THE WORLDWIDE cost of business regulation is set to hit $1.2 trillion (£742bn) across ten major economies this year, while a large portion of chief executives believe their innovative potential is being restrained.
According to a report released by law firm Berwin Leighton Paisner (BLP) today, UK firms alone estimate that regulation costs them $81bn (£50.1bn), with $18bn in financial services alone.
The report also finds that while 97 per cent of chief executives think innovation will be a key part of their business growth, many see regulation as a barrier.
Top-level management in the EU’s five biggest economies (Spain, Italy, Germany, France and the UK) are most likely to think of government legislation as a roadblock to innovation, with 58.5 per cent agreement.
In the US and Asia (covering China, Japan, Singapore and Hong Kong), the proportions are lower, with 40.2 and 43.2 per cent of executives holding the same view.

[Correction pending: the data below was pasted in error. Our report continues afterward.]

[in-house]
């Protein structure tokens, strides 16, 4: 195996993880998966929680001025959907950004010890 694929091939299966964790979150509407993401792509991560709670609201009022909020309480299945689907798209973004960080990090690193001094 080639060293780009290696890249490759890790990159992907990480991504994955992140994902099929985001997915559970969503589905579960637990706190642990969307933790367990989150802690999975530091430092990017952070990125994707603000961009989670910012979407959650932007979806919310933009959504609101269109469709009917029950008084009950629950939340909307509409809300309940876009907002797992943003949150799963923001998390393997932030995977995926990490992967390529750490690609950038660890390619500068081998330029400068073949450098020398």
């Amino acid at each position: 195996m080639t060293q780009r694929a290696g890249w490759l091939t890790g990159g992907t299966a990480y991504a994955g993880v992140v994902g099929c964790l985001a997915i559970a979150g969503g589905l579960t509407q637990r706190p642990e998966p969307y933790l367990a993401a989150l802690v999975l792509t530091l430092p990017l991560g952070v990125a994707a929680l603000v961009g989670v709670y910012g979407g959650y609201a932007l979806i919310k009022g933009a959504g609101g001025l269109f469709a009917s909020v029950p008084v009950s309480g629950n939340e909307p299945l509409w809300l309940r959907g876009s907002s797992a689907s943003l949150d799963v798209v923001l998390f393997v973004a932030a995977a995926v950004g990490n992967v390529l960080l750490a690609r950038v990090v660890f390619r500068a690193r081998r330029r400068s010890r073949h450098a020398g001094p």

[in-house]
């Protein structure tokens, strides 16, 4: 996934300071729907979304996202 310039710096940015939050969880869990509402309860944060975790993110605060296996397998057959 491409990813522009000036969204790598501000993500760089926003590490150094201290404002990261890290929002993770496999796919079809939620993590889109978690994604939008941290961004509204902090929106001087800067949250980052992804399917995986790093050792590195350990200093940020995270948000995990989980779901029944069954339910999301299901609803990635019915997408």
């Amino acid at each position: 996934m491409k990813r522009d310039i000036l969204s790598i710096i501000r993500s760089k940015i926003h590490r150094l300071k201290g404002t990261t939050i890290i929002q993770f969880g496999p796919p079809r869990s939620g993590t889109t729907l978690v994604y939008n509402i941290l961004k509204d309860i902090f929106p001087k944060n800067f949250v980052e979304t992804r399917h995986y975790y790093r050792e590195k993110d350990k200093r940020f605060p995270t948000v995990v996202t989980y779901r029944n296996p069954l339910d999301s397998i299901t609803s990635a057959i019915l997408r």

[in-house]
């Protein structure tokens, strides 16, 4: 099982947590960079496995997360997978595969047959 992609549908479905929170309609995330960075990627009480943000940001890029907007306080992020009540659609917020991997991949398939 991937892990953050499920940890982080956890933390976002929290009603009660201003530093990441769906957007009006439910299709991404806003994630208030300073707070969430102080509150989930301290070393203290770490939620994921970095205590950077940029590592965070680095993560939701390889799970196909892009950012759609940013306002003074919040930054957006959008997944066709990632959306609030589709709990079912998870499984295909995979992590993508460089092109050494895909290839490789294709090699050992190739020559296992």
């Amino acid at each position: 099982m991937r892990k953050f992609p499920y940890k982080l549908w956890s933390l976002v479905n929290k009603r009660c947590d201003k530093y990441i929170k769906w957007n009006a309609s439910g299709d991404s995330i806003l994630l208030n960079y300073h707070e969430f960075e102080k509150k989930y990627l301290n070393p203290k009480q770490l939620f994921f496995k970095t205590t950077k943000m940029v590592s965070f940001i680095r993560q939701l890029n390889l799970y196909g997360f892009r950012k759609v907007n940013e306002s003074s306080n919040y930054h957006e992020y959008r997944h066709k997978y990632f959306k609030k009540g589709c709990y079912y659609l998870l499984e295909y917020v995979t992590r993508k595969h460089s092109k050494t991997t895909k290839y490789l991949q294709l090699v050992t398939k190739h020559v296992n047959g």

Across the EU, 6.2 per cent of average turnover is spent complying with regulation, compared to 6.1 per cent in Asia and 6.6 per cent in the US.
Despite a lower proportion of turnover spent on regulation, Asian firms are most likely to be considering moving operations to benefit from a “lighter touch” climate of regulation.
In those four nations, 58 per cent of businesses are contemplating a move, while only 38 per cent in the US and 30 per cent in the EU say the same.
BLP’s Neville Eisenberg said: “The majority of companies told us innovation was critical to their business growth, and this is also what our clients are telling us. However our findings show that in some cases the cost of complying with regulation is acting as a brake.”
Perhaps predictably, western firms are most concerned about breaking into new markets, with fears about China’s regulatory regime especially. In the US and EU, 88 per cent and 76 per cent respectively say entering new markets is important or critical.